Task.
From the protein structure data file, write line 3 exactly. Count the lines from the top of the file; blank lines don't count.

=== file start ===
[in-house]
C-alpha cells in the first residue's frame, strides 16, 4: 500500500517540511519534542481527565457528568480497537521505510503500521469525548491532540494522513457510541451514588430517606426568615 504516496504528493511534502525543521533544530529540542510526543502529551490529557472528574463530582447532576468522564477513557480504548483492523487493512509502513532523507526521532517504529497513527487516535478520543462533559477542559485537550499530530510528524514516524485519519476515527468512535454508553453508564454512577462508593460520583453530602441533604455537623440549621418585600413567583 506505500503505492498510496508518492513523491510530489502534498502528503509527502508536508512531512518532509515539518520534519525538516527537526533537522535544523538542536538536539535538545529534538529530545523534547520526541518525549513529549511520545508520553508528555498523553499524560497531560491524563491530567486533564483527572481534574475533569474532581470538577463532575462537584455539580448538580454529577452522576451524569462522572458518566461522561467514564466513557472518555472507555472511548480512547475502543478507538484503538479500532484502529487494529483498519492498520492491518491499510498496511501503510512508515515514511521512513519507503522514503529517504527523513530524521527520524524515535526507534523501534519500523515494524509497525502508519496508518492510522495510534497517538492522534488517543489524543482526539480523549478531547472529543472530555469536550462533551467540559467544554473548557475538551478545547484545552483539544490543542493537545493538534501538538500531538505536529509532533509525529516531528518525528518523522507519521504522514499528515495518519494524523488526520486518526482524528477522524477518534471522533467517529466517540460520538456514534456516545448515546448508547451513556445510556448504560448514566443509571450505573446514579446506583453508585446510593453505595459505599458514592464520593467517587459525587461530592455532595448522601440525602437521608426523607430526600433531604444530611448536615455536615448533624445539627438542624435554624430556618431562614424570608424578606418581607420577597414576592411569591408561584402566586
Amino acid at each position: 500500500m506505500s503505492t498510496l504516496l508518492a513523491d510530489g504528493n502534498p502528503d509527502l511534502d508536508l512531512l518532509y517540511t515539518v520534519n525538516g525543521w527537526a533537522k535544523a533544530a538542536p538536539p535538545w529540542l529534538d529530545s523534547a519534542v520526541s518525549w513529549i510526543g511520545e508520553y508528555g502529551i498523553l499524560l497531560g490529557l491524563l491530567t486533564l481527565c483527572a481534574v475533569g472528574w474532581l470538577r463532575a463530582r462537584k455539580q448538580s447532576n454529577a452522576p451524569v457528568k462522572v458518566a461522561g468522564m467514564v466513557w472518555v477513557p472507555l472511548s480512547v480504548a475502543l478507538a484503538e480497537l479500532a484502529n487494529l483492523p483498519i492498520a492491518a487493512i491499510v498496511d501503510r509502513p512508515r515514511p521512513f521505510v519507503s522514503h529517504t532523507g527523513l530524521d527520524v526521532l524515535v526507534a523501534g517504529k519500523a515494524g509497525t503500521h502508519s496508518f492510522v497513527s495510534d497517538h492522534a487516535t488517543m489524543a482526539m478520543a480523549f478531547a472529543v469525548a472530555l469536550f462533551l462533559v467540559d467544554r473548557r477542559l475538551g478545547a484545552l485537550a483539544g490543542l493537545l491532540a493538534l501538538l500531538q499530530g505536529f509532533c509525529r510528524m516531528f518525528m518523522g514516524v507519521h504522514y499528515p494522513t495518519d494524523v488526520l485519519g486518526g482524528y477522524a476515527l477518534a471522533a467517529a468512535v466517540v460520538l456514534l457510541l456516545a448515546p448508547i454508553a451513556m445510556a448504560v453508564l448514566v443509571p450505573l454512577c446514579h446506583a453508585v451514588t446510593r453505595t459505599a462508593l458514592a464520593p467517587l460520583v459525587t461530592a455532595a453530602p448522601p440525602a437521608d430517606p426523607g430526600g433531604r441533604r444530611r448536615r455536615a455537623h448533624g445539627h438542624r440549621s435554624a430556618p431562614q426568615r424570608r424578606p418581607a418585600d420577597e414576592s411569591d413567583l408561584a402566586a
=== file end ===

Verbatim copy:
Amino acid at each position: 500500500m506505500s503505492t498510496l504516496l508518492a513523491d510530489g504528493n502534498p502528503d509527502l511534502d508536508l512531512l518532509y517540511t515539518v520534519n525538516g525543521w527537526a533537522k535544523a533544530a538542536p538536539p535538545w529540542l529534538d529530545s523534547a519534542v520526541s518525549w513529549i510526543g511520545e508520553y508528555g502529551i498523553l499524560l497531560g490529557l491524563l491530567t486533564l481527565c483527572a481534574v475533569g472528574w474532581l470538577r463532575a463530582r462537584k455539580q448538580s447532576n454529577a452522576p451524569v457528568k462522572v458518566a461522561g468522564m467514564v466513557w472518555v477513557p472507555l472511548s480512547v480504548a475502543l478507538a484503538e480497537l479500532a484502529n487494529l483492523p483498519i492498520a492491518a487493512i491499510v498496511d501503510r509502513p512508515r515514511p521512513f521505510v519507503s522514503h529517504t532523507g527523513l530524521d527520524v526521532l524515535v526507534a523501534g517504529k519500523a515494524g509497525t503500521h502508519s496508518f492510522v497513527s495510534d497517538h492522534a487516535t488517543m489524543a482526539m478520543a480523549f478531547a472529543v469525548a472530555l469536550f462533551l462533559v467540559d467544554r473548557r477542559l475538551g478545547a484545552l485537550a483539544g490543542l493537545l491532540a493538534l501538538l500531538q499530530g505536529f509532533c509525529r510528524m516531528f518525528m518523522g514516524v507519521h504522514y499528515p494522513t495518519d494524523v488526520l485519519g486518526g482524528y477522524a476515527l477518534a471522533a467517529a468512535v466517540v460520538l456514534l457510541l456516545a448515546p448508547i454508553a451513556m445510556a448504560v453508564l448514566v443509571p450505573l454512577c446514579h446506583a453508585v451514588t446510593r453505595t459505599a462508593l458514592a464520593p467517587l460520583v459525587t461530592a455532595a453530602p448522601p440525602a437521608d430517606p426523607g430526600g433531604r441533604r444530611r448536615r455536615a455537623h448533624g445539627h438542624r440549621s435554624a430556618p431562614q426568615r424570608r424578606p418581607a418585600d420577597e414576592s411569591d413567583l408561584a402566586a